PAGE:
It seems we're always going on about the hows and whys and what's of the contemporary twentysomething, as evidenced in recent reactions to the New York Times' piece on Emma Koenig's blog "Fuck! I'm in My Twenties!" to the many "thoughtful" or "navel-gazing" (or both) posts on Thought Catalog to concerns that this new Me generation is altogether too narcissistic, needy, self-important, entitled, lazy, depressed—or some combination of the above. There's a glut of talk about what it means to be a "young person"—probably, there always has been—though there's an important caveat to note about any discussion of an age group, which is that you can hardly lump people born in generally the same decade into one bucket. We're all individuals here; we all have our differences.
But there are key shifts in terms of how we live (by ourselves, deep into our lives; sometimes unmarried and with a group of roommates into our 40s), and when and if we marry at all. The path to adulthood is no longer a clear one that consists of graduating from high school, possibly going to college, getting a job, a spouse, a mortgage and a house, and then having kids. There are all sorts of variations in growing up growing all the more acceptable, and a lot of the traditional milestones have been changed out for other things, depending on the place in which a person lives, his or her career, and a certain First World freedom at charting our modern goals and dreams.
According to The Wall Street Journal's Melinda Beck, this has caused some concern. Specifically, "many parents of 20-somethings worry that their offspring haven't yet found a career path, gotten married or become financially independent." Earlier generations might have asked, Why don't these kids just settle down and get married? Or, What's wrong with staying at the same company one's whole life? But those specific concerns are less relevant to today's twenty and thirtysomethings, who've been brought up to believe that they should have the freedom to choose from options well beyond what their parents were offered. While their parents may worry, this isn't a bad thing, according to the experts.
In fact, waiting to make key decisions (like to marry, to buy a house, to have kids) may actually be crucial to later success in those matters. Experts who study development in the years between 18 to 25 have found this time period, previously lumped into the general category of "adulthood" (i.e., 18 until you start being called a senior citizen?), to be a key phase in human development that they call "emerging adulthood." The brain continues to develop into one's thirties, and research suggests that "people are better equipped to make major life decisions in their late 20s than earlier in the decade." Peter Pan Syndrome, meet your scientific justification.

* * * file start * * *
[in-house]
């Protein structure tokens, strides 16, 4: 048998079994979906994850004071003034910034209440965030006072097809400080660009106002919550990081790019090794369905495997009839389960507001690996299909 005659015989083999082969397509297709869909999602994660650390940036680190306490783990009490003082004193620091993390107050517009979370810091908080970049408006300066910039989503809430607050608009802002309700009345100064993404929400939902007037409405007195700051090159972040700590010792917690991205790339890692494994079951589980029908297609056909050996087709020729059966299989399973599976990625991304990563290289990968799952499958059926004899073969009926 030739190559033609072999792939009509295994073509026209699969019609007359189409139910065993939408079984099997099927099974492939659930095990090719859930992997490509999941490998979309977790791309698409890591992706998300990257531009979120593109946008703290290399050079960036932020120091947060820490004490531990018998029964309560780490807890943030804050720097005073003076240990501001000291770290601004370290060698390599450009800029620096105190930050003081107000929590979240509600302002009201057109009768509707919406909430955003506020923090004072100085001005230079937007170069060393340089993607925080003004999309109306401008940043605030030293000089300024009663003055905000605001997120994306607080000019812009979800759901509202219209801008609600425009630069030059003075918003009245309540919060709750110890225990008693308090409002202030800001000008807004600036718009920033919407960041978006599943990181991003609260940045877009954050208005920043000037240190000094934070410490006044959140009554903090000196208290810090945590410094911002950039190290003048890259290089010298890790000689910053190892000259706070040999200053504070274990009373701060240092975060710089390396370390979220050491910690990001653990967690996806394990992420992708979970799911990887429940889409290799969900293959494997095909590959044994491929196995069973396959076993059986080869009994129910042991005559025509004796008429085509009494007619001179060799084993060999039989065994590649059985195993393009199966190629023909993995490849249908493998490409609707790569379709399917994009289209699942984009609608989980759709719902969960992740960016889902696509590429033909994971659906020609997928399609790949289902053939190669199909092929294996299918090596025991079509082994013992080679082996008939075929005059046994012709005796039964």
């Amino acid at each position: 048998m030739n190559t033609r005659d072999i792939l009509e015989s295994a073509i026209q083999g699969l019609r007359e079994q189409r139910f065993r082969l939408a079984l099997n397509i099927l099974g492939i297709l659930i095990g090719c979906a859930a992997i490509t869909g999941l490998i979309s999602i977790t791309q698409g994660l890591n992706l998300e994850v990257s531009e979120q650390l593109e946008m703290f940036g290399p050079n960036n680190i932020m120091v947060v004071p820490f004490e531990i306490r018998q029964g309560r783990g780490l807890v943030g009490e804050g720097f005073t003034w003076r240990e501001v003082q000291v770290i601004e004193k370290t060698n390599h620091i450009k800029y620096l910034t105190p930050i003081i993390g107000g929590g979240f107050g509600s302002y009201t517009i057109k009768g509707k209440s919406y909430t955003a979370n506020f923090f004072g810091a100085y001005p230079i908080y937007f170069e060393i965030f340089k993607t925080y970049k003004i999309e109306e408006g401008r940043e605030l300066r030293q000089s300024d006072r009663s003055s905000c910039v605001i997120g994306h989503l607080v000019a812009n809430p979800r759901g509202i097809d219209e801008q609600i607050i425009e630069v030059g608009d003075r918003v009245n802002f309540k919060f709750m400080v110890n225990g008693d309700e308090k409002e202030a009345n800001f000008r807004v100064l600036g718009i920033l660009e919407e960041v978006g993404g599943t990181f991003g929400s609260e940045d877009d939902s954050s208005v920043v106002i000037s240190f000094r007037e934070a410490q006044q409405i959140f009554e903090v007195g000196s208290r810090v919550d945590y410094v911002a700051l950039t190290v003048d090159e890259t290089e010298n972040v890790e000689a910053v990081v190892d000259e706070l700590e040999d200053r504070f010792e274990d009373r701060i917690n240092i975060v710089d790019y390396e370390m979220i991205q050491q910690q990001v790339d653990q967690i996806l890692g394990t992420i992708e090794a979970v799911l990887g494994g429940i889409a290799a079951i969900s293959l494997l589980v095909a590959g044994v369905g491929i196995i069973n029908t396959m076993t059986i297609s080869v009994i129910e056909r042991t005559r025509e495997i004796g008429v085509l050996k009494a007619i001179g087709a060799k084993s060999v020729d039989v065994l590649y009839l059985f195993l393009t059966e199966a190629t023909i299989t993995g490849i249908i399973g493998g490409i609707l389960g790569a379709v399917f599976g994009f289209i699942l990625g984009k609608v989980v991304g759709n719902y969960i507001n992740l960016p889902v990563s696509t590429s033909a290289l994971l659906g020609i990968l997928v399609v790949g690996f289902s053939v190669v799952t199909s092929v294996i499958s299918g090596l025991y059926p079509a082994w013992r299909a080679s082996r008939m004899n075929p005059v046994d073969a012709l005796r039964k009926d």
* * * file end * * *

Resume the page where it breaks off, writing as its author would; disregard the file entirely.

In the old days, of course, those decisions would have already been made. Per Beck:
"Until very recently, we had to make some pretty important life decisions about education and career paths, who to marry and whether to go into the military at a time when parts of our brains weren't optimal yet," says neuroscientist Jay Giedd at the National Institute of Mental Health, whose brain-imaging studies of thousands of young people have yielded many of the new insights. Postponing those decisions makes sense biologically, he says. "It's a good thing that the 20s are becoming a time for self-discovery."
But, of course, life is different than it was back then. People live longer and, with the help of science, can have children at a later age. While once, maybe, you simply had to grow up and be an adult by the age of 18 or 21, now you've got a lot more time to try things on for size and experiment. This has led people to wonder whether the youth culture is self-absorbed and unaware, and writers like Kay Hymowitz to suggest that twentysomething guys are slackers who need to grow up and do the right thing. And following that, for the twentysomething defenders to come out.
A strong defense comes in the form of science, which says that "emerging adulthood" is a rather good thing—and that when you do finally make your decisions, ideally, they'll be ones you can really support. So, tell your parents to get off your back! As Beck writes in The Journal: "'It should be reassuring for parents to know that it's very typical in the 20s not to know what you're going to do and change your mind and seem very unstable in your life. It's the norm,' says Jeffrey J. Arnett, a professor of psychology at Clark University in Worcester, Mass., who coined the term 'emerging adulthood' in 2000." It could be argued that this is, in some ways, exactly what society was going for—allowing future generations the luxury to extend their childhoods into their adulthoods and focus on exactly what they want before committing to a specific way of life. In order to maximize the adaptable potential of one's brain in the time of "emerging adulthood," experts suggest reading, taking classes, and learning, as opposed to "watching talking cats on YouTube."
By their late 20s, most emerging adults have found work, relationships, higher self-esteem, life satisfaction, and even financial independence, according to the studies. So, no one should worry. You're just doing what needs to be done to grow up, even if talking cats on YouTube are so two years ago, according to the emerging adult brain. As for how to be older than a twentysomething: Start by complaining about twentysomethings.
This article is from the archive of our partner The Wire.
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